Putting Labor's NBN out of its misery

Malcolm Turnbull’s NBN overhaul will mark the beginning of the end to Labor’s slow-motion rollout. An FTTN solution may not be as fast, but it will bring quicker returns for Telstra and lower costs for consumers.

One of the first of the new ministers out of the blocks once the Abbott government has been sworn in will be Malcolm Turnbull. And one of the first of his acts as the new communications minister will inevitably be to call for the much-delayed latest NBN Co corporate plan.

That plan was supposed to be handed to the government way back in May, but according to Turnbull’s immediate predecessor, Anthony Albanese, last month’s plan remains in draft form.

That was convenient for the Rudd government given that every previous corporate plan had shown the rollout of the NBN falling further and further behind its original schedule. Only a fraction of the premises originally forecast for completion were shown to be connected, with the rollout way behind schedule in terms of the number of premises it has passed.

The latest plan will provide Turnbull with the jump-off point for his planned fibre-to-the-node network, as well as a practical illustration of his contention that Labor’s NBN would take years longer and cost far, far more than its original forecasts of completion in 2012 at a capital cost of $37.4 billion and peak funding of $44.1 billion. Turnbull has said his version of the NBN would be completed by 2019, have a capital cost of $20.4 billion and a peak funding requirement of $29.5 billion.

Turnbull is going to be busy. He has promised a 60-day review of the NBN rollout and NBN Co itself, which will inevitably lead to a conclusion that the current rollout is in disarray and NBN Co needs a major overhaul, with changes at both the board and management level as the policy shifts from a fibre-to-the-premises to a mainly fibre-to-the-node network.

NBN Co’s inaugural chief executive Mike Quigley has already announced his retirement, with a successor yet to be named. Turnbull is known to be considering wholesale changes to the board and management. He has also promised an independent review of the policy process that led to Labor’s NBN and the absence of anything resembling a cost benefit analysis for a project that involves such massive expenditures of taxpayer funds.

That review will also presumably look at the relationship between the politicians and NBN Co, and the extent to which former communications minister Stephen Conroy is said to have intervened in NBN Co’s affairs. The extent of the ‘consultation’ between Conroy and Quigley, and the potential for perceptions of politicisation of the organisations and its decision-making, became a concern for NBN Co’s chairman Siobhan McKenna once she replaced foundation chairman Harrison Young earlier this year.

Turnbull also plans to commission a six-month cost benefit analysis of the NBN under his preferred strategy of using a range of technologies. That analysis will include the prospective regulatory and ownership arrangements, and the role of government in supporting and owning the network.

He will also have to begin negotiations with Telstra to reflect the proposed changes to the NBN. Telstra, with $11 billion of net present value of benefit locked in under its current deal with NBN Co and the government, has made it clear it is happy to cooperate – as long as it doesn’t lose any of that value.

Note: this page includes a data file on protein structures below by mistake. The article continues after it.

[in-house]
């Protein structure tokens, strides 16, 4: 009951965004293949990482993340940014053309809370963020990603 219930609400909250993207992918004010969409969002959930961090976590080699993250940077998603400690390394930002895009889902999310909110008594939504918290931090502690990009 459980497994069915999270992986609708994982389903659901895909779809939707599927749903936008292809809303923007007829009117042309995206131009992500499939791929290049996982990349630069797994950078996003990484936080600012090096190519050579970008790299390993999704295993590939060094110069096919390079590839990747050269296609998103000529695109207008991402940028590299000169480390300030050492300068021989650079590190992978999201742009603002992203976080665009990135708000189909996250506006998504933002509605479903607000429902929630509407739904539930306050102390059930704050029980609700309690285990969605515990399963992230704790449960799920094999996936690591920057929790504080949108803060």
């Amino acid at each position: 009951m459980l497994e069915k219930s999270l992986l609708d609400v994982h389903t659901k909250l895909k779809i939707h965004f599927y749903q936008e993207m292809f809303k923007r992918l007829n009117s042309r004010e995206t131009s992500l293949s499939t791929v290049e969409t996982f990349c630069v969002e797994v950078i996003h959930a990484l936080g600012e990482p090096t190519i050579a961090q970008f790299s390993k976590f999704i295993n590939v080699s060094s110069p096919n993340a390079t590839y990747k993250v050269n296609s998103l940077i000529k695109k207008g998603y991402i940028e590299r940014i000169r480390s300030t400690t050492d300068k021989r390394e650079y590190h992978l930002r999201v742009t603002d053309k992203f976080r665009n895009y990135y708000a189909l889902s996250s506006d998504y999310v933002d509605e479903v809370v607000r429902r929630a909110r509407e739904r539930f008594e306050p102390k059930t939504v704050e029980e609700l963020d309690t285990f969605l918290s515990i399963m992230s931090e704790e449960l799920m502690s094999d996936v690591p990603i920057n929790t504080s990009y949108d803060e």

From Telstra’s perspective, that’s the non-negotiable. But there is plenty of scope within Turnbull’s plan to enable Telstra to retain that value while delivering an FTTN network sooner and at a significantly lower cost than the current NBN. Nearly half the value of the telco’s current deal – about $5 billion – is related to payments for access to its infrastructure, while there is another $4 billion mainly related to disconnection payments as customers on its copper network are migrated to the NBN.

Turnbull can deliver cash faster to Telstra because of the Coalition’s faster rollout, which would inflate the net present value of the payments. He may also be able to trade the compensation Telstra was to have received for agreeing not to use its HFC cable network to deliver broadband services for Telstra’s continued operation of that network. It is also probable that Telstra will be given a far larger and more lucrative role in actually building the network.

The Turnbull NBN will deliver fast enough speeds, with a minimum 25 Mbps by 2016 rising to a minimum of 50 Mbps by 2019 and potentially significantly higher speeds given the developments in copper technologies, at a significantly lower cost.

While the focus in the debate about the merits of FTTP and FTTN tends to be about speeds and construction costs, the other dimension to Turnbull’s NBN will be lower usage costs. It will be more affordable because the most expensive element of the Labor NBN was the final connection to the premises.

Turnbull has forecast a wholesale price of about $38 per month for an FTTN network, which produces a retail price of around $66 a month.  NBN Co has said the retail price of entry level products – about 12 Mbps – will be similar to its current level, but the cost of accessing higher speeds ratchets up quite sharply.

There are still a lot of blank spaces in Turnbull’s NBN plan that will have to be filled in after his various reviews have been completed – like the potential for competitive infrastructure, or the ownership and regulation of Telstra and Optus’ HFC networks. But it is far more likely that his version of the NBN will be built a lot faster and cost a lot less (for taxpayers and end-users) than the faltering and delay-plagued rollout it will displace.

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